The RF signal is carried to a first input of a first mixer 12 a. A second input of the mixer 12 a receives a signal at a frequency fLO1 less than the frequency of the RF signal, delivered by a first local oscillator 13 a. In one example, the frequency fLO1 is equal to 154 MHz. The mixer 12 a outputs a signal IF1 which corresponds to the RF signal transposed to the intermediate frequency fLO1. The signal IF1 is filtered by means of a first bandpass filter 14 a. The output of the filter 14 a is linked to a first input of a second mixer 12 b. A second input of the mixer 12 b receives a signal at a frequency fLO2 less than the frequency fLO1 of the signal IF1, delivered by a second local oscillator 13 b. In one example, the frequency fLO2 is equal to 500 KHz. The mixer 12 a outputs a signal IF2 which corresponds to the RF signal transposed to the intermediate frequency fLO2. The signal IF2 is filtered by means of a second bandpass filter 14 b. The signal IF2 thus filtered corresponds to the radiocommunication signal S according to the invention.

The device according to the invention comprises a variable-gain amplifier 15 whose input is linked to the output of the filter 14 b so as to receive the signal S, and whose output delivers the amplified signal S. The device further comprises an analog/digital converter 16 whose input is linked to the output of the amplifier 15 so as to receive the amplified signal S and whose output delivers discrete instantaneous values or samples Sn of this signal. The sampling frequency fe of the converter 16 is for example equal to 2 MHz, complying with the Shannon condition.

Specifically, by reason of the passband of the bandpass filters 14 a and 14 b, the frequency band of the signal S, called the converted band, is around 150 KHz wide. Stated otherwise, it is assumed that the rejection, in terms of power, is big enough outside of this band for it to be possible to neglect the spectral components of the signal S outside of this band. Moreover it is centered on the frequency 500 KHz. In one example, a useful channel lying in the converted band is considered to be centered on the frequency 450 KHz. The converted band comprising several channels such as the useful channel, the bandwidth of this channel is less than that of the converted band.

The device comprises a unit 18 for measuring the power in the converted band, whose input receives the samples Sn, possibly but not necessarily via a digital filter 17 whose passband corresponds to the width of the converted band. The device also comprises a unit 20 for measuring the power in the useful channel, whose input receives the samples Sn via a channel selection module 19. The module 19 comprises means of digital transposition, for transposing the useful channel to baseband. In the example, these means comprise a digital mixer making it possible to transpose the converted band in such a way that it is centered on 50 KHz. The useful channel is then centered on 0 Hz. The module 19 also comprises digital means of low-pass filtering making it possible to isolate the components of the useful signal. The samples S′n output by the module 19 are also transmitted to the downstream part 23 of the radiofrequency receiver, which here is represented overall by a box. This downstream part 23 comprises in particular the means of demodulation and of decoding of the useful signal, which make it possible to extract the data transmitted in the useful signal.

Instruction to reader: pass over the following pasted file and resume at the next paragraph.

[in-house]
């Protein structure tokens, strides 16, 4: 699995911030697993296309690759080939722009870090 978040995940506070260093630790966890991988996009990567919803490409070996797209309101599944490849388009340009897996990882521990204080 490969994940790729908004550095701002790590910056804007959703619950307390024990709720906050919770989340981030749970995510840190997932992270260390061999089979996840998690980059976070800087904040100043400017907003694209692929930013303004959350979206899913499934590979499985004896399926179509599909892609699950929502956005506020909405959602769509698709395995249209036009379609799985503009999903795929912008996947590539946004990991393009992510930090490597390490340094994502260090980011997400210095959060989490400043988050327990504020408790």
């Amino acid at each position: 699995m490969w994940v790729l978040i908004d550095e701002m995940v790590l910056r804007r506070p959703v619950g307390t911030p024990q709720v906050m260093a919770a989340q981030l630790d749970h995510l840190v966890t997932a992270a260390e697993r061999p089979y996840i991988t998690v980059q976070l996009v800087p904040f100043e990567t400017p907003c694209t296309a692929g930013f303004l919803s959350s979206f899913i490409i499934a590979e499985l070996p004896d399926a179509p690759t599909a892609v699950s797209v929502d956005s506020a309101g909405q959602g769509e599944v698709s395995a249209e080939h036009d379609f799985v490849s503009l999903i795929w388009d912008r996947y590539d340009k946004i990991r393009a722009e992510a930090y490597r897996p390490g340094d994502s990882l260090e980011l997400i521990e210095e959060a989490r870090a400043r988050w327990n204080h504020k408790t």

The units 18 and 20 produce respectively values PB of the power in the converted band and values PC of the power in the useful channel, which are provided at the input of a management unit 21 of the device. Preferably, the device comprises, for example, in the power measuring units 18 and 20, means for compensating for the difference of delay in the transmission of the values PB and PC which is due to the difference of the paths taken. This makes it possible to deliver at the input of the unit 21 values of the power in the converted band and in the useful channel referring to identical samples Sn. The management unit 21 comprises means for implementing a method according to the invention, and outputs a control signal for an automatic gain control module 22. The module 22 produces an analog signal which is carried to a gain control input of the variable-gain amplifier 15, so as to control the gain of this amplifier in the manner which will now be described.

The gain of the amplifier is preferably controlled as a function of values of the mean power in the converted band and/or in the useful channel, in order for the device not to be too sensitive to the slight fluctuations in the power of the signal received. Specifically, taking account of values of the instantaneous power would give rise to changes in the gain of the amplifier which could prove to be inopportune in the sense that they might destabilize the reception chain. The values of the mean power are calculated over a determined time window. The larger this time window, the less sensitive is the device to the fluctuations in the power of the signal received. From another point of view, the measurement of the mean power of the signal is then available only after the expiry of this time window. This lag may be penalizing in certain cases, in particular on switching on the receiver. Specifically, it causes a delay in the adjusting of the reception chain which takes place in a receiver initialization phase.